Wednesday, 21 October 2015

Underground Ancestor

Following on from my previous post, this is the story of another ancestor with a connection to the engineering work of Brunel.

My ancestor Jesse Flower* was born in Timsbury, Somerset, the 7th of 8 children of Jesse Flower and Elizabeth Shore.  The younger Jesse was baptised 5 November 1786 in the church at Timsbury.  He was the second Jesse Flower born into the family, his older brother, Jesse, died three years before he was born.  While that might seem macabre to modern sensibilities, sharing a name with an older deceased sibling was not unusual at times in the past. Jesse Flower senior died in 1792, when son Jesse was only 3 years old.

In the late 1700s coal mining started in the Timsbury area and the industry became a major employer.  So Jesse Flower and at least one of his brothers, Benjamin, became coal miners.  Jesse worked as a navigator, the person who dug the tunnels.

Jesse Flower married Mary Ann Hoare in Timsbury on 18 May 1820.  While they were living in Timsbury, they had three daughters, my ancestor Catherine Elizabeth Flower, Amelia and Harriet.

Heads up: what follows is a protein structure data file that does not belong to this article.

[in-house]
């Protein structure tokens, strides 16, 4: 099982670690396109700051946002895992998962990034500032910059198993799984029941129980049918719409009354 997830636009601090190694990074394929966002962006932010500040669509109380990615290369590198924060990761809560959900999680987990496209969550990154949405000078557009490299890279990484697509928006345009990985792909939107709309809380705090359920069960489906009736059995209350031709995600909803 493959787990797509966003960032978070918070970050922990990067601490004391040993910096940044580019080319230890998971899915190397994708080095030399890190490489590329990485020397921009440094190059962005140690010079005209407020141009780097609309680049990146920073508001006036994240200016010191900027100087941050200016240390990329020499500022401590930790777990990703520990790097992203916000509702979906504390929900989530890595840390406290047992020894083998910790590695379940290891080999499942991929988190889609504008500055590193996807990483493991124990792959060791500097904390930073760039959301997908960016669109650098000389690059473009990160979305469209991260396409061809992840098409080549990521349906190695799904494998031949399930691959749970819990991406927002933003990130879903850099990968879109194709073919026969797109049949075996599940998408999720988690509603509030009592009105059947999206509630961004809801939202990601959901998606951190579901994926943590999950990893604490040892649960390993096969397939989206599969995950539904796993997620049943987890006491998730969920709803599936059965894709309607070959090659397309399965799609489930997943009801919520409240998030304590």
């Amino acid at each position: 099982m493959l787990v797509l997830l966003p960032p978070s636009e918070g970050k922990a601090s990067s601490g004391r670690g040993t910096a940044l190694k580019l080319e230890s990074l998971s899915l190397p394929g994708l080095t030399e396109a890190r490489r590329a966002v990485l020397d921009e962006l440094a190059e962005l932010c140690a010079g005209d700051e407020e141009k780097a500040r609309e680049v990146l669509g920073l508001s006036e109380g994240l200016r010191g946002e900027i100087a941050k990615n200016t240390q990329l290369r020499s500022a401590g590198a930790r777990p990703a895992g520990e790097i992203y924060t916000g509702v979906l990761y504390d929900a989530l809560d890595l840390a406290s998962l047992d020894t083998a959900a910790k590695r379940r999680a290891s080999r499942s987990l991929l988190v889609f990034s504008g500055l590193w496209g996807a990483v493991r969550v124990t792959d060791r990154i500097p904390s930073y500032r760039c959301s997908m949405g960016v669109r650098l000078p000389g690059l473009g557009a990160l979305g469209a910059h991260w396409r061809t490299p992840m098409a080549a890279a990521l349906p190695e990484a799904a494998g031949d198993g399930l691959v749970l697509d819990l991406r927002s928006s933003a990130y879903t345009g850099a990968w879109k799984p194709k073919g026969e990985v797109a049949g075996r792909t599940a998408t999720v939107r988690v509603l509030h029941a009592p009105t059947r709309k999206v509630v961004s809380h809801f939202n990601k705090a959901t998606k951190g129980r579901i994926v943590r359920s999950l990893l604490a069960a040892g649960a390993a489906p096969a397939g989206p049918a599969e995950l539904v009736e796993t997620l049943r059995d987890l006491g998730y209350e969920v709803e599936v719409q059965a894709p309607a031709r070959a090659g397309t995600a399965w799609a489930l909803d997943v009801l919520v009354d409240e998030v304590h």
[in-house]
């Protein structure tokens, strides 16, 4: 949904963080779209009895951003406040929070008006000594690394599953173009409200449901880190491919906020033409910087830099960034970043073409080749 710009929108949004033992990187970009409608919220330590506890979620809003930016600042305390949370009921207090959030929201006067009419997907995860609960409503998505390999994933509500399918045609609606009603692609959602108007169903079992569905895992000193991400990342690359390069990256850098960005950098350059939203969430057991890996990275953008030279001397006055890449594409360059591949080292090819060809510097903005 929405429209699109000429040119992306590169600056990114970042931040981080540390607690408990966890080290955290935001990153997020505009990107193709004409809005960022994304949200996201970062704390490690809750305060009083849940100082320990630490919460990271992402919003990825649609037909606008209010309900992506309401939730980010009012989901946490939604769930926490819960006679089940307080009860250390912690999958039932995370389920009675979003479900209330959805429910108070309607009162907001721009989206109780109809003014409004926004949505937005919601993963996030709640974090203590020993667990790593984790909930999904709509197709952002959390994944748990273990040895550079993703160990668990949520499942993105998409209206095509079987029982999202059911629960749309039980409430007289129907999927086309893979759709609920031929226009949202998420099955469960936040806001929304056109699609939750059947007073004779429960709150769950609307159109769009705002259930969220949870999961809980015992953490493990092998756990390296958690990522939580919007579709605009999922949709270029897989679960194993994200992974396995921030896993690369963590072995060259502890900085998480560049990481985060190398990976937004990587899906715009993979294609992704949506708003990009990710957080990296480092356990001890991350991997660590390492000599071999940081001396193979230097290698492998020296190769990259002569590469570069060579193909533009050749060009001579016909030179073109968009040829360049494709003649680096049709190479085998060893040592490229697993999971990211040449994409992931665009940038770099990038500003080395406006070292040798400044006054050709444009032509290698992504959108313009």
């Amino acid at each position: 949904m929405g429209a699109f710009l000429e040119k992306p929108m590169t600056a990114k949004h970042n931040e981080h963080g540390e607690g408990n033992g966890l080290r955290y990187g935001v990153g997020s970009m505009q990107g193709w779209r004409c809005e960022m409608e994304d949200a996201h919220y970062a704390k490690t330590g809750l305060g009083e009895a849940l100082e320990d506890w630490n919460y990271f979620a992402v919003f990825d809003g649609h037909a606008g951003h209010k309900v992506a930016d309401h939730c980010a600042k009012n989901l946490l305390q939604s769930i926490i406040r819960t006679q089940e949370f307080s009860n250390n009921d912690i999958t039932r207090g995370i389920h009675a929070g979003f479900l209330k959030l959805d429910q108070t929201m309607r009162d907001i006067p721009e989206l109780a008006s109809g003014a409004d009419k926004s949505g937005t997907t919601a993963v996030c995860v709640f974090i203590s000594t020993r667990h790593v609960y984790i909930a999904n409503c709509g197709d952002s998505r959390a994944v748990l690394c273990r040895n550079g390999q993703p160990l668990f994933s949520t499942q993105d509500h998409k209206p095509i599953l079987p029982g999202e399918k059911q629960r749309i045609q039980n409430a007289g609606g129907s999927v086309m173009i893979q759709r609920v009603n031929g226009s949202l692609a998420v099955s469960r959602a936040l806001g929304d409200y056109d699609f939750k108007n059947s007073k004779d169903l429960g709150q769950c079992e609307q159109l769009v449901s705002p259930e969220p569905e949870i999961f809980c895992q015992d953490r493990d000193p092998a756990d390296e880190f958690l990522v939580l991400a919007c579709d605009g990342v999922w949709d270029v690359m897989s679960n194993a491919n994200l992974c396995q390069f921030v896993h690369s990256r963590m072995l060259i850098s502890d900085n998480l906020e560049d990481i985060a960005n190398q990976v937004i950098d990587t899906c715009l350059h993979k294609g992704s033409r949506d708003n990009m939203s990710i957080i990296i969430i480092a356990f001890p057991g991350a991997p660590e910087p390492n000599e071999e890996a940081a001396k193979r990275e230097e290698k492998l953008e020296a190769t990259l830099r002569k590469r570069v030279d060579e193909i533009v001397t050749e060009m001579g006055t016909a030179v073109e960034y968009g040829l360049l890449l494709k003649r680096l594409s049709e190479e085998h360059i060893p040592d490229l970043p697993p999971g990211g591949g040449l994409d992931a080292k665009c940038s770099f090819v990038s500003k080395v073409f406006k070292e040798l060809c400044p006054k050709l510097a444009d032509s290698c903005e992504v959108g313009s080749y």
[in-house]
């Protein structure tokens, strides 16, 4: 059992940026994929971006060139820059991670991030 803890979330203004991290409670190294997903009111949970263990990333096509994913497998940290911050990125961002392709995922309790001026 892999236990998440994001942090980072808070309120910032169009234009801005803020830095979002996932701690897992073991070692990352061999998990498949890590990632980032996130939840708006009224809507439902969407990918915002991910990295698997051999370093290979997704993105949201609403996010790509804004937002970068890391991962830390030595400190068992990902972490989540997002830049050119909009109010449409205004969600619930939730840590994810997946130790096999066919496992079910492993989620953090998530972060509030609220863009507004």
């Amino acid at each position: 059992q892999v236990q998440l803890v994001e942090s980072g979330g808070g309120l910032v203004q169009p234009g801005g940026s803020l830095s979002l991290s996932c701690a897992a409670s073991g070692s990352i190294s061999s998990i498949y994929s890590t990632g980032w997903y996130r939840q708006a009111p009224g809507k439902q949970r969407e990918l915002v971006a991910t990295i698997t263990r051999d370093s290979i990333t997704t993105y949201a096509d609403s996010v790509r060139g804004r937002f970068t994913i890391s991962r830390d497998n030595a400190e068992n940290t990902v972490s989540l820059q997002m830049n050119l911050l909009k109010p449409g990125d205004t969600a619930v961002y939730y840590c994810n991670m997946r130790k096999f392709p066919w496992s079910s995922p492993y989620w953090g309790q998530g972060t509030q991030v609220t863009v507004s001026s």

In 1825, work started on Brunel’s tunnel under the Thames River in London, joining Rotherhithe and Wapping. Brunel was from Bristol and he recruited miners from his home county to help build the tunnel.  Jesse Flower was one of these miners.  His grandson, James Jesse Blake wrote of Jesse Flower’s work.
A new method of tunnelling had been invented to build the tunnel, known as a tunnelling shield, which allowed the construction of a tunnel in soft damp clay.  I found a public domain picture of illustrating the method on Wikipedia.  At this time, the Thames was little better than an open sewer.  While building the tunnel, water seeped in and caused illness among the workers.  It sounds like unpleasant work but then, so was work down the coal mines.  Work on the tunnel continued on and off, with disruptions due to floods, fires and leaks, until November 1841 when the tunnel was completed.
Above ground, life was not much better for Jesse Flower.  He and his young family lived in Southwark and then Rotherhithe.  In 1827 and 1829, he had two daughters, both Elizabeth, who did not survive infancy.  Then in 1832, his wife, Mary Ann, died.

Sadly, Jesse Flower did not quite live to see the Thames Tunnel completed.  He died on 27 Aug 1841, only 55 years old, and was buried a few days later at St Mary’s, Rotherhithe.  His death certificate says that he died of asthma, however I wonder if he was suffering the effects of his years being exposed to coal dust and filthy Thames water.